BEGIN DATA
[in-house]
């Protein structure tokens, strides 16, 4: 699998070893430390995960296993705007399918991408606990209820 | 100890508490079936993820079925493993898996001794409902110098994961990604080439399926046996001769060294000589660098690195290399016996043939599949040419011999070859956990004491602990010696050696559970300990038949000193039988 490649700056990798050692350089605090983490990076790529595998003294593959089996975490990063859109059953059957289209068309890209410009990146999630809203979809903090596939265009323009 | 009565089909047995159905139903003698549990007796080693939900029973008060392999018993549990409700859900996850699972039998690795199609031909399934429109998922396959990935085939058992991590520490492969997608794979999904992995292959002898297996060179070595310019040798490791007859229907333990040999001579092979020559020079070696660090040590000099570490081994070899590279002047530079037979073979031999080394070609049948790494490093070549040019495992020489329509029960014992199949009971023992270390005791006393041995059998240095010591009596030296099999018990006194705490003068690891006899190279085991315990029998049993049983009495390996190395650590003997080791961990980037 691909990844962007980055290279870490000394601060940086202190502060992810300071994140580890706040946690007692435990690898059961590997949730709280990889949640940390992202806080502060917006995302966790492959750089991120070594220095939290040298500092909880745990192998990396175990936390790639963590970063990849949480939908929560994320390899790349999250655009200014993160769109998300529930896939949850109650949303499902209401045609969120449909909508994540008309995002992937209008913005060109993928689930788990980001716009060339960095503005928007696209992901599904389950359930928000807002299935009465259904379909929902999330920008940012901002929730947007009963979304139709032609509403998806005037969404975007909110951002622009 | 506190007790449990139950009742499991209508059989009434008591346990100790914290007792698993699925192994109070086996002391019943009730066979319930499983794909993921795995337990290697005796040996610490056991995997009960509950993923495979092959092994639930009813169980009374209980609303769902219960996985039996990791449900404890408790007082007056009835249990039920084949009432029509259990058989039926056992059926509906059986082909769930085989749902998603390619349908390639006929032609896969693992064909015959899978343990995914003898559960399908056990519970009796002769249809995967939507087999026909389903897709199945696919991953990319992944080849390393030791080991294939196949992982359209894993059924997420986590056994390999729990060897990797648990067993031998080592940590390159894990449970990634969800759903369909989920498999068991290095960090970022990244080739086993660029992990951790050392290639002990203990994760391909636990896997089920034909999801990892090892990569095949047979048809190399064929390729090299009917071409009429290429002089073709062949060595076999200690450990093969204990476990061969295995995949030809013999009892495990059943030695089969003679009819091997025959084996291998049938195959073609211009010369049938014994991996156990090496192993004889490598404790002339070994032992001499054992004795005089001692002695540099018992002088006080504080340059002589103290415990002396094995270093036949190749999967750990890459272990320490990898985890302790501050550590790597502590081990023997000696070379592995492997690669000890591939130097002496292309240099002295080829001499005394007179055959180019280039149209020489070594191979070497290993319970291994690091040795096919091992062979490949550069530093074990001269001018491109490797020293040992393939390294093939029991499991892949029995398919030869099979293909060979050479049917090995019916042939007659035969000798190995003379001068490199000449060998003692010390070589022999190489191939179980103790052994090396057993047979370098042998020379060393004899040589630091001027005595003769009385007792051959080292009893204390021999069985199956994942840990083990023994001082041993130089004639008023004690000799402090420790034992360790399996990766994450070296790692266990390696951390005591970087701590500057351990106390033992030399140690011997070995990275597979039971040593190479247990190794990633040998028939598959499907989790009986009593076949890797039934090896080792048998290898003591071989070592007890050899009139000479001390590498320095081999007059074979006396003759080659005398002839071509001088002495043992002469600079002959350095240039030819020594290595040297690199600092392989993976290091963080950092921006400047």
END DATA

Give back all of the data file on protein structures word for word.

[in-house]
């Protein structure tokens, strides 16, 4: 699998070893430390995960296993705007399918991408606990209820 | 100890508490079936993820079925493993898996001794409902110098994961990604080439399926046996001769060294000589660098690195290399016996043939599949040419011999070859956990004491602990010696050696559970300990038949000193039988 490649700056990798050692350089605090983490990076790529595998003294593959089996975490990063859109059953059957289209068309890209410009990146999630809203979809903090596939265009323009 | 009565089909047995159905139903003698549990007796080693939900029973008060392999018993549990409700859900996850699972039998690795199609031909399934429109998922396959990935085939058992991590520490492969997608794979999904992995292959002898297996060179070595310019040798490791007859229907333990040999001579092979020559020079070696660090040590000099570490081994070899590279002047530079037979073979031999080394070609049948790494490093070549040019495992020489329509029960014992199949009971023992270390005791006393041995059998240095010591009596030296099999018990006194705490003068690891006899190279085991315990029998049993049983009495390996190395650590003997080791961990980037 691909990844962007980055290279870490000394601060940086202190502060992810300071994140580890706040946690007692435990690898059961590997949730709280990889949640940390992202806080502060917006995302966790492959750089991120070594220095939290040298500092909880745990192998990396175990936390790639963590970063990849949480939908929560994320390899790349999250655009200014993160769109998300529930896939949850109650949303499902209401045609969120449909909508994540008309995002992937209008913005060109993928689930788990980001716009060339960095503005928007696209992901599904389950359930928000807002299935009465259904379909929902999330920008940012901002929730947007009963979304139709032609509403998806005037969404975007909110951002622009 | 506190007790449990139950009742499991209508059989009434008591346990100790914290007792698993699925192994109070086996002391019943009730066979319930499983794909993921795995337990290697005796040996610490056991995997009960509950993923495979092959092994639930009813169980009374209980609303769902219960996985039996990791449900404890408790007082007056009835249990039920084949009432029509259990058989039926056992059926509906059986082909769930085989749902998603390619349908390639006929032609896969693992064909015959899978343990995914003898559960399908056990519970009796002769249809995967939507087999026909389903897709199945696919991953990319992944080849390393030791080991294939196949992982359209894993059924997420986590056994390999729990060897990797648990067993031998080592940590390159894990449970990634969800759903369909989920498999068991290095960090970022990244080739086993660029992990951790050392290639002990203990994760391909636990896997089920034909999801990892090892990569095949047979048809190399064929390729090299009917071409009429290429002089073709062949060595076999200690450990093969204990476990061969295995995949030809013999009892495990059943030695089969003679009819091997025959084996291998049938195959073609211009010369049938014994991996156990090496192993004889490598404790002339070994032992001499054992004795005089001692002695540099018992002088006080504080340059002589103290415990002396094995270093036949190749999967750990890459272990320490990898985890302790501050550590790597502590081990023997000696070379592995492997690669000890591939130097002496292309240099002295080829001499005394007179055959180019280039149209020489070594191979070497290993319970291994690091040795096919091992062979490949550069530093074990001269001018491109490797020293040992393939390294093939029991499991892949029995398919030869099979293909060979050479049917090995019916042939007659035969000798190995003379001068490199000449060998003692010390070589022999190489191939179980103790052994090396057993047979370098042998020379060393004899040589630091001027005595003769009385007792051959080292009893204390021999069985199956994942840990083990023994001082041993130089004639008023004690000799402090420790034992360790399996990766994450070296790692266990390696951390005591970087701590500057351990106390033992030399140690011997070995990275597979039971040593190479247990190794990633040998028939598959499907989790009986009593076949890797039934090896080792048998290898003591071989070592007890050899009139000479001390590498320095081999007059074979006396003759080659005398002839071509001088002495043992002469600079002959350095240039030819020594290595040297690199600092392989993976290091963080950092921006400047």